Gambling with God: Ryan Bell’s Atheist Bet

Christian pastor Ryan Bell was all over the media this week for a project he has just undertaken: spending a year without God. Without having lost his belief in God, Bell wants to explore atheism as an alternative faith system in order to see what conclusions he comes to at the end. Will he return to faith? Will he become an atheist? Or will he remain what he clearly now is: an agnostic (although he doesn’t use that language).

Bell’s project reveals a fascinating set of assumptions about faith, religion, and doubt. It is reminiscent of one of the most famous experiments in living with God: the 17th-century philosopher and mathematician Blaise Pascal’s wager.

Pascal, whose mathematical work was in probability theory, considered the pros and cons of faith in God whose existence by its very nature cannot be proven. So there are no final rational reasons for believing or not believing in God. Instead, I have to bet—with my life—on whether God exists or not. If God exists, and I fail to believe in God, I will experience eternal damnation—about the most significant downside imaginable. If I believe in God, and turn out to be right, salvation and eternal bliss are mine. But if my belief turns out to be wrong – God doesn’t exist—what will I have lost? Not much, in comparison to the risks of not believing in a God who is real.

Therefore, Pascal concluded, one should live “as if”—as if God is real, which does not mean intellectual assent to the proposition “God exists” but rather participation in all the practices of Christianity: going to church, praying, and especially speaking with and trusting those who have found faith. One must act as if one believed, and one will—Pascal says—come to belief and so gain everything.

Bell’s project is almost the exact inverse of Pascal’s. Bell, an at least sometime believer, seeks to act as if he did not believe. Yet his understanding of the relationship between belief and practice suggests something about how we have come to think of religion in the marketplace approach of contemporary spirituality. Bell treats atheism as a religious practice in which one attends services and reads devotional literature, the “sacred texts” of atheism, as he calls them. The conclusion he hopes for is just what Pascal thought was impossible, a decision for or against God that is based on evidence. And belief—rational consideration of the proposition “God exists” —is crucial.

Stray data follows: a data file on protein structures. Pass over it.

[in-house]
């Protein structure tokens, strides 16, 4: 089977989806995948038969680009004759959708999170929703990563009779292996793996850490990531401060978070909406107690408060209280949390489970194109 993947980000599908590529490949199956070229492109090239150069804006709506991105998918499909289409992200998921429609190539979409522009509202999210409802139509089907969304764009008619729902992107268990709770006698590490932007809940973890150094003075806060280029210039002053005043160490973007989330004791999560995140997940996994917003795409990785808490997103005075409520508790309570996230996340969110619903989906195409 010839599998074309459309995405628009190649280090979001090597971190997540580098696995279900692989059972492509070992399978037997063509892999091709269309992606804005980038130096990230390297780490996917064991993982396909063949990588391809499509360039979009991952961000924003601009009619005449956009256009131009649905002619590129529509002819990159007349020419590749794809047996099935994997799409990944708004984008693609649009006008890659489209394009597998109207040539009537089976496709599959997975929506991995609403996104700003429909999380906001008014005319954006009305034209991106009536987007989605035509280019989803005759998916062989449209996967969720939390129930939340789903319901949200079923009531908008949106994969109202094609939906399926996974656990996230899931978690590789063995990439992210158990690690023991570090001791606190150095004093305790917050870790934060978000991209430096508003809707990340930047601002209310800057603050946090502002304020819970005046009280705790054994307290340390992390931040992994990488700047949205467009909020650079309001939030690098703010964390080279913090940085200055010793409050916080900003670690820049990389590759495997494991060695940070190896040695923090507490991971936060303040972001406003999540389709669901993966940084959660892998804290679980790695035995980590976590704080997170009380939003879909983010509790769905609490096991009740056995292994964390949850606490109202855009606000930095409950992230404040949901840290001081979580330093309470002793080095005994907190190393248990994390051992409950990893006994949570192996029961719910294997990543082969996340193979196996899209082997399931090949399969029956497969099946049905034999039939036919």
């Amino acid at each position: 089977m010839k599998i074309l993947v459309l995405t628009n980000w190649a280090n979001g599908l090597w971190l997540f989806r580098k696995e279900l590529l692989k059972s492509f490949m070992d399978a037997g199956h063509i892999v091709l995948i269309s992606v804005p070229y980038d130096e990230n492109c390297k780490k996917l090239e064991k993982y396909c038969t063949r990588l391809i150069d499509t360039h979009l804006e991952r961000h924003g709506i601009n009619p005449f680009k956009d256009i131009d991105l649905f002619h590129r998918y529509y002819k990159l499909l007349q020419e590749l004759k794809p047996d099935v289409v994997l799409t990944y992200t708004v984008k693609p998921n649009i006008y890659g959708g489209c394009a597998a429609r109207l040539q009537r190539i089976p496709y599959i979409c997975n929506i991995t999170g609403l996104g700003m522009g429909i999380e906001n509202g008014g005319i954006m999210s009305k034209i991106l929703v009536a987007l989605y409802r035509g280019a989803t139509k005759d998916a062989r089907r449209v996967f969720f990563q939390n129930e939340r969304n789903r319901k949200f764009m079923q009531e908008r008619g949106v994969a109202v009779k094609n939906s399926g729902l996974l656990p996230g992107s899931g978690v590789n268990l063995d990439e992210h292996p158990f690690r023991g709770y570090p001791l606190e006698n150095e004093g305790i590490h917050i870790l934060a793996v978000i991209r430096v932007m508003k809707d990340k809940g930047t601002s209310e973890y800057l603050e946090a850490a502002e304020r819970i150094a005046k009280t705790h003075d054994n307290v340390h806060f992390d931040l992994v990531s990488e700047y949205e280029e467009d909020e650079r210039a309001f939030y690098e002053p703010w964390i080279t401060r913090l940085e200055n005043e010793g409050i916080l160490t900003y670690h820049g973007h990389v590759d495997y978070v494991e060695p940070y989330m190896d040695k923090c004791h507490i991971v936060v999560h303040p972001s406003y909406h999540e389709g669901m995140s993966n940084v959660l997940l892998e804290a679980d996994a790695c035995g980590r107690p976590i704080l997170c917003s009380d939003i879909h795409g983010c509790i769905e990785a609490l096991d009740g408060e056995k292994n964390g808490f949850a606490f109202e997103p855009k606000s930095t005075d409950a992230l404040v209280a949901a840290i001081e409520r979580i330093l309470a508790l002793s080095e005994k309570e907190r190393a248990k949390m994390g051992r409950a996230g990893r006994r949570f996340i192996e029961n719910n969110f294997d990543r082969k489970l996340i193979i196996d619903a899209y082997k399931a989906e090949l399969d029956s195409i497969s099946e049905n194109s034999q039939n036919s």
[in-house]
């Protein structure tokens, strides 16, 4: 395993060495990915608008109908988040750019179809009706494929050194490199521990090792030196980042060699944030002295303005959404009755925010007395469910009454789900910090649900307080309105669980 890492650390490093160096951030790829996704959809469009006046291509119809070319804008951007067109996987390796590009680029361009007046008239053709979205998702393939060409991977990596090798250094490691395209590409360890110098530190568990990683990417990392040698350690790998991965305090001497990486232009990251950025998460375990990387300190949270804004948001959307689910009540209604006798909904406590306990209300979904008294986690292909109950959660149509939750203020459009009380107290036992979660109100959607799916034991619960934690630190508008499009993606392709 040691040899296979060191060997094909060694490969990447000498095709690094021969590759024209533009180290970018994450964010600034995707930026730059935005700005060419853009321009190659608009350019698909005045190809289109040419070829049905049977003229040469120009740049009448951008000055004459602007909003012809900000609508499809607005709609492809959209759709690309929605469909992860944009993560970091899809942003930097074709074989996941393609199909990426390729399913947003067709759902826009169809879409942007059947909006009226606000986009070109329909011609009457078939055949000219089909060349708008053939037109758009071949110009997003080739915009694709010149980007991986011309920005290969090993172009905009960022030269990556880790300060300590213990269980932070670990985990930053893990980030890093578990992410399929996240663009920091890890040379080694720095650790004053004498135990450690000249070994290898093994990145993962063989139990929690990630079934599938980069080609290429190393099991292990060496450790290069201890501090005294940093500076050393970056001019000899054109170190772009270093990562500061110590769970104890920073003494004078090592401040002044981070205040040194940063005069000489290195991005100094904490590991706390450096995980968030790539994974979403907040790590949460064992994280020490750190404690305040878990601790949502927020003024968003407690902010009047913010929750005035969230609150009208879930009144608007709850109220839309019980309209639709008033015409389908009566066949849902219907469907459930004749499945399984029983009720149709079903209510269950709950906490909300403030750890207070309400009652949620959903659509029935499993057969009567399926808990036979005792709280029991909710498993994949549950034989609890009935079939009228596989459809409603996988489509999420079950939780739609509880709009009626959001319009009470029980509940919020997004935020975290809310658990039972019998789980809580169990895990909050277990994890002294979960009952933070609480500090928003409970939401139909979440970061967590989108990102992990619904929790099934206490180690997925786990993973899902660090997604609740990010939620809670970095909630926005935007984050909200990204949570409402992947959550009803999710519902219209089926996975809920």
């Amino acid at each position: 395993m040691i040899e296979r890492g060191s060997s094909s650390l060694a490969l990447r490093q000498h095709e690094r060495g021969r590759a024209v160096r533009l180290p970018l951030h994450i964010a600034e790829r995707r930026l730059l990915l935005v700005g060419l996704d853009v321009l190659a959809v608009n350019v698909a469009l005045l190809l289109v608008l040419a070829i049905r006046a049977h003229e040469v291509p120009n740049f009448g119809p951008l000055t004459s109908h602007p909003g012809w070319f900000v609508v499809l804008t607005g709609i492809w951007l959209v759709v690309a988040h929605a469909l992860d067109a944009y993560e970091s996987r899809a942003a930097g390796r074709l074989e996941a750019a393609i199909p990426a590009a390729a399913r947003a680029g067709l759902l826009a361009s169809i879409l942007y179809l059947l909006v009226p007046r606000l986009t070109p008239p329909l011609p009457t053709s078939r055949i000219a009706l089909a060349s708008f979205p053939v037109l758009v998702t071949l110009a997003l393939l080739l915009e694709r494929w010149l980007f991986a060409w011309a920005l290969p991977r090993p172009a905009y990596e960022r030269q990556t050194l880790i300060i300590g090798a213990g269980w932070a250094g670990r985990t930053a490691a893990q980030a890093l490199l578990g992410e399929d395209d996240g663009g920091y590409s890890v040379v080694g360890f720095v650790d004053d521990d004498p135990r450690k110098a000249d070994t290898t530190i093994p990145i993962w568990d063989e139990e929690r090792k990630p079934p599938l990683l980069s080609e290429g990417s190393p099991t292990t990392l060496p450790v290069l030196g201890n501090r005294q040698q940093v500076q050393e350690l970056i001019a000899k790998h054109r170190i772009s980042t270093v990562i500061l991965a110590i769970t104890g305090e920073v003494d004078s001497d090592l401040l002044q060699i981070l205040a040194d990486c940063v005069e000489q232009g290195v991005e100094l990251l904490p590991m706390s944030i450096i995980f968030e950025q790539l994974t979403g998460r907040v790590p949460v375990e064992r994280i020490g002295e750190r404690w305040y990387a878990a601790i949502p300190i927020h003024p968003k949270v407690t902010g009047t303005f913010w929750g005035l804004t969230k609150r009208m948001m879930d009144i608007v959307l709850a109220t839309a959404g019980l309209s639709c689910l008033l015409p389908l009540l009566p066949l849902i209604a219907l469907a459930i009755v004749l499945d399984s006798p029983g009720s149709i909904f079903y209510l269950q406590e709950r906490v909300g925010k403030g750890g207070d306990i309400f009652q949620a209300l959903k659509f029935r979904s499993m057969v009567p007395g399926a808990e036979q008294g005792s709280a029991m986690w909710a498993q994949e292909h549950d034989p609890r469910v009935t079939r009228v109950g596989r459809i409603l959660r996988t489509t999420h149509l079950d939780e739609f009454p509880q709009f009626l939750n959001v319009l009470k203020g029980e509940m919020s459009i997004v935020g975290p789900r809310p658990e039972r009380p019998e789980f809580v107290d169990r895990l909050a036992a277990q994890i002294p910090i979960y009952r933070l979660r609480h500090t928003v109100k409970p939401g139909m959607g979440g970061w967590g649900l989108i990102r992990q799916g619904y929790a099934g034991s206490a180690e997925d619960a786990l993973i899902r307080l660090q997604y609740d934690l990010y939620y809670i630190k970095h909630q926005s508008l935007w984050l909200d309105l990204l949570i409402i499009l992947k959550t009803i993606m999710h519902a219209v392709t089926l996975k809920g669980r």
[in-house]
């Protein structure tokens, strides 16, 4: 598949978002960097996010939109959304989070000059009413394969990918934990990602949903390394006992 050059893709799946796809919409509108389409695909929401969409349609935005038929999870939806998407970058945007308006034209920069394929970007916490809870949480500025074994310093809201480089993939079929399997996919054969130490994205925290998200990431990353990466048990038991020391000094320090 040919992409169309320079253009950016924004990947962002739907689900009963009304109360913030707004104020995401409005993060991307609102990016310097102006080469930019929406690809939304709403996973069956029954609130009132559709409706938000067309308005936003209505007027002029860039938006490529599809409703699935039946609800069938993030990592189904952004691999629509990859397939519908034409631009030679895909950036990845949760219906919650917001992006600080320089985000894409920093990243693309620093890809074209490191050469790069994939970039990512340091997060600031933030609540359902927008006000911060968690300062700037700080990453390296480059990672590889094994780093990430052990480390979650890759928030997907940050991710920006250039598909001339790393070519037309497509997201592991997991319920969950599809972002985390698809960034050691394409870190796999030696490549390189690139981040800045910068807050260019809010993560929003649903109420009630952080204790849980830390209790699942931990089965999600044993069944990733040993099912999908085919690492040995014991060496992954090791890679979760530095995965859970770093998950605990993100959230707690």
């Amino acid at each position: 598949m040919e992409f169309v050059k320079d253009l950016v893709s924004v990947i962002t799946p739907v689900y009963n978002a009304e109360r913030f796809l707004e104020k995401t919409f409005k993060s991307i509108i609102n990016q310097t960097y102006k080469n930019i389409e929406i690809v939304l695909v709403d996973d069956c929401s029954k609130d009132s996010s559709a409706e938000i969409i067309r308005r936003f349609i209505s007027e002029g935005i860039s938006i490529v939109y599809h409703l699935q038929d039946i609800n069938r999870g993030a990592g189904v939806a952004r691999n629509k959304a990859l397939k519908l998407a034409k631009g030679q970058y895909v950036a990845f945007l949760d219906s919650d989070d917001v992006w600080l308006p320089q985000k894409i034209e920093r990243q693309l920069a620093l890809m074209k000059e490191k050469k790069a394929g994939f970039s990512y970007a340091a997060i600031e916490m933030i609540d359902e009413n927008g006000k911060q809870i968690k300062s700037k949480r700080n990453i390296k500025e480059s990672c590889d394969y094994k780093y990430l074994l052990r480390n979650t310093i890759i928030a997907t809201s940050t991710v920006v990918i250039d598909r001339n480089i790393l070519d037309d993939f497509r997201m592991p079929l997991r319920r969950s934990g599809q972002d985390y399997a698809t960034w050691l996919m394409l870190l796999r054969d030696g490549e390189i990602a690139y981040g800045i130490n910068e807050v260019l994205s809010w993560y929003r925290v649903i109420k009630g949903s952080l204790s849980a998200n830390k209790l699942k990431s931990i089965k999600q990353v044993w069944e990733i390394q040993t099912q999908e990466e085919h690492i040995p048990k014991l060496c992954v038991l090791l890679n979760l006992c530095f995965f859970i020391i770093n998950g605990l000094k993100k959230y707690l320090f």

For Pascal, Christianity was a way of life that, when pursued, would engender belief in the practitioner. For Bell, atheism, like faith, is a way of life that can be adopted or abandoned at will. While Pascal’s wager suggests that doubt is not only part and parcel of faith, but even a possible precondition for it, Bell’s experiment suggests that doubt is a threat to faith, and that the responsible reaction to doubt is to see whether it can become as all-embracing—a way of life—just like faith.

Pascal’s wager suggests that faith has long been part of a marketplace: in effect, Pascal shorted atheism. Bell’s marketplace looks very different. We might invest in Christianity, or in atheism, or in Buddhism. The choice is ours; we decide one way or another.

Bell was an adjunct teacher at Azuza Pacific University and Fuller Seminary. His contract was not renewed this semester after the project started, and along with the suspension of a project he had undertaken with another church, this caused him to conclude on his blog that “Those who “come out” as atheist face serious consequences in our society.” Of course, most of those people aren’t working for institutions that use Christian faith as an explicit, contractual condition of employment.

Using the language of the closet makes atheism into one of the factors that we treat as identity —like race and sexuality. Unlike atheism, though, we assume that race and sexuality are not a matter of choice or conscious conviction. Bell’s marketplace uses language of social justice to protect the consumer in the choice—equally valid—between faith in God and faith in unfaith. His gamble might be risky in relation to God, but it is a sure thing in the marketplace.